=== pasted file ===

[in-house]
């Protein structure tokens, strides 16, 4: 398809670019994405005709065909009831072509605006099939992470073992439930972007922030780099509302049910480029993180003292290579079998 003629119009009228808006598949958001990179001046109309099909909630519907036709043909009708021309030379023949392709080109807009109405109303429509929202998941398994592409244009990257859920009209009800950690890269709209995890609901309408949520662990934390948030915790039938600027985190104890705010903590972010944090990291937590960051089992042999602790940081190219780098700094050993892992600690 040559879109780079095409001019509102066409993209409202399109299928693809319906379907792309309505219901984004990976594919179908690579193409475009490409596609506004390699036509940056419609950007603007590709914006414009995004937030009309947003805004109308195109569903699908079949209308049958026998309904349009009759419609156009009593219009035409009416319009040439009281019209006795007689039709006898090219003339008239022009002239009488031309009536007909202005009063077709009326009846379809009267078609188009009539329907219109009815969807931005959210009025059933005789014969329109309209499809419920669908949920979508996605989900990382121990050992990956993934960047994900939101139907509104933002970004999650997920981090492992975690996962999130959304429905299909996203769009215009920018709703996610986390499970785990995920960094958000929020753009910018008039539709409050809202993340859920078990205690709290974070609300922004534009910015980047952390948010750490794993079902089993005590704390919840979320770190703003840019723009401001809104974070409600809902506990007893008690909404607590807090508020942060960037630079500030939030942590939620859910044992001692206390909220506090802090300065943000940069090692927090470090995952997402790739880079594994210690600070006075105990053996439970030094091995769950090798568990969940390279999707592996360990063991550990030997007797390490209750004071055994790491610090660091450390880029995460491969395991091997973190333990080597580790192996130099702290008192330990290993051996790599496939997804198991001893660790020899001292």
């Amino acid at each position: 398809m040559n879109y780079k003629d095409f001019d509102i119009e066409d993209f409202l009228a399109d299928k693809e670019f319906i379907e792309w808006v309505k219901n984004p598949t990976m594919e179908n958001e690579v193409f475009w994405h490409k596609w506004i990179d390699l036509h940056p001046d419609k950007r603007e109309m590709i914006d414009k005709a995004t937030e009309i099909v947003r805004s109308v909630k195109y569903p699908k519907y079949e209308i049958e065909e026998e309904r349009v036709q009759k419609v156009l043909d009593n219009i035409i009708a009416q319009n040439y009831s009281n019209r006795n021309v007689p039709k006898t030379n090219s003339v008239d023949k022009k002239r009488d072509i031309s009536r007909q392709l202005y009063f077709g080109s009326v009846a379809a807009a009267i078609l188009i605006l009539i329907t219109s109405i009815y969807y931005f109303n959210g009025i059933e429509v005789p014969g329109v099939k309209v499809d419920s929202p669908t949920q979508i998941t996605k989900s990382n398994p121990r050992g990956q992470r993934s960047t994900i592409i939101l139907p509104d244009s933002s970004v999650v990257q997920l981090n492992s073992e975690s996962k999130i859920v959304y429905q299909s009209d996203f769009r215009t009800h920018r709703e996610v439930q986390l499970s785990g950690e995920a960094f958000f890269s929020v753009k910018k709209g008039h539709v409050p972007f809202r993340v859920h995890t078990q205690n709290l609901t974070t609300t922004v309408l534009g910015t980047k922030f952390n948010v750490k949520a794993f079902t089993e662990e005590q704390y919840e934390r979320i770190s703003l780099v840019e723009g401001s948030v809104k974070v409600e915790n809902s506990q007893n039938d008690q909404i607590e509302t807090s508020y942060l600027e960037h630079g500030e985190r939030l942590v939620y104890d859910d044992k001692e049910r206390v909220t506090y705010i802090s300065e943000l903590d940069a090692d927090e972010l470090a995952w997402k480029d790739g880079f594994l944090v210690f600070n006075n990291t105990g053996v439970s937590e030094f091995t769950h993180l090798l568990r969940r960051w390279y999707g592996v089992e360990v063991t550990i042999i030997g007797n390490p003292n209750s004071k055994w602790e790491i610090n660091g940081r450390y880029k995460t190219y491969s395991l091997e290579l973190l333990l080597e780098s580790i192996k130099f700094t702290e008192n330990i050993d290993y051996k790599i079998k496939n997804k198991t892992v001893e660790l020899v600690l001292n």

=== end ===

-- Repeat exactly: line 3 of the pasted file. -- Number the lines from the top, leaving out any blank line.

């Amino acid at each position: 398809m040559n879109y780079k003629d095409f001019d509102i119009e066409d993209f409202l009228a399109d299928k693809e670019f319906i379907e792309w808006v309505k219901n984004p598949t990976m594919e179908n958001e690579v193409f475009w994405h490409k596609w506004i990179d390699l036509h940056p001046d419609k950007r603007e109309m590709i914006d414009k005709a995004t937030e009309i099909v947003r805004s109308v909630k195109y569903p699908k519907y079949e209308i049958e065909e026998e309904r349009v036709q009759k419609v156009l043909d009593n219009i035409i009708a009416q319009n040439y009831s009281n019209r006795n021309v007689p039709k006898t030379n090219s003339v008239d023949k022009k002239r009488d072509i031309s009536r007909q392709l202005y009063f077709g080109s009326v009846a379809a807009a009267i078609l188009i605006l009539i329907t219109s109405i009815y969807y931005f109303n959210g009025i059933e429509v005789p014969g329109v099939k309209v499809d419920s929202p669908t949920q979508i998941t996605k989900s990382n398994p121990r050992g990956q992470r993934s960047t994900i592409i939101l139907p509104d244009s933002s970004v999650v990257q997920l981090n492992s073992e975690s996962k999130i859920v959304y429905q299909s009209d996203f769009r215009t009800h920018r709703e996610v439930q986390l499970s785990g950690e995920a960094f958000f890269s929020v753009k910018k709209g008039h539709v409050p972007f809202r993340v859920h995890t078990q205690n709290l609901t974070t609300t922004v309408l534009g910015t980047k922030f952390n948010v750490k949520a794993f079902t089993e662990e005590q704390y919840e934390r979320i770190s703003l780099v840019e723009g401001s948030v809104k974070v409600e915790n809902s506990q007893n039938d008690q909404i607590e509302t807090s508020y942060l600027e960037h630079g500030e985190r939030l942590v939620y104890d859910d044992k001692e049910r206390v909220t506090y705010i802090s300065e943000l903590d940069a090692d927090e972010l470090a995952w997402k480029d790739g880079f594994l944090v210690f600070n006075n990291t105990g053996v439970s937590e030094f091995t769950h993180l090798l568990r969940r960051w390279y999707g592996v089992e360990v063991t550990i042999i030997g007797n390490p003292n209750s004071k055994w602790e790491i610090n660091g940081r450390y880029k995460t190219y491969s395991l091997e290579l973190l333990l080597e780098s580790i192996k130099f700094t702290e008192n330990i050993d290993y051996k790599i079998k496939n997804k198991t892992v001893e660790l020899v600690l001292n």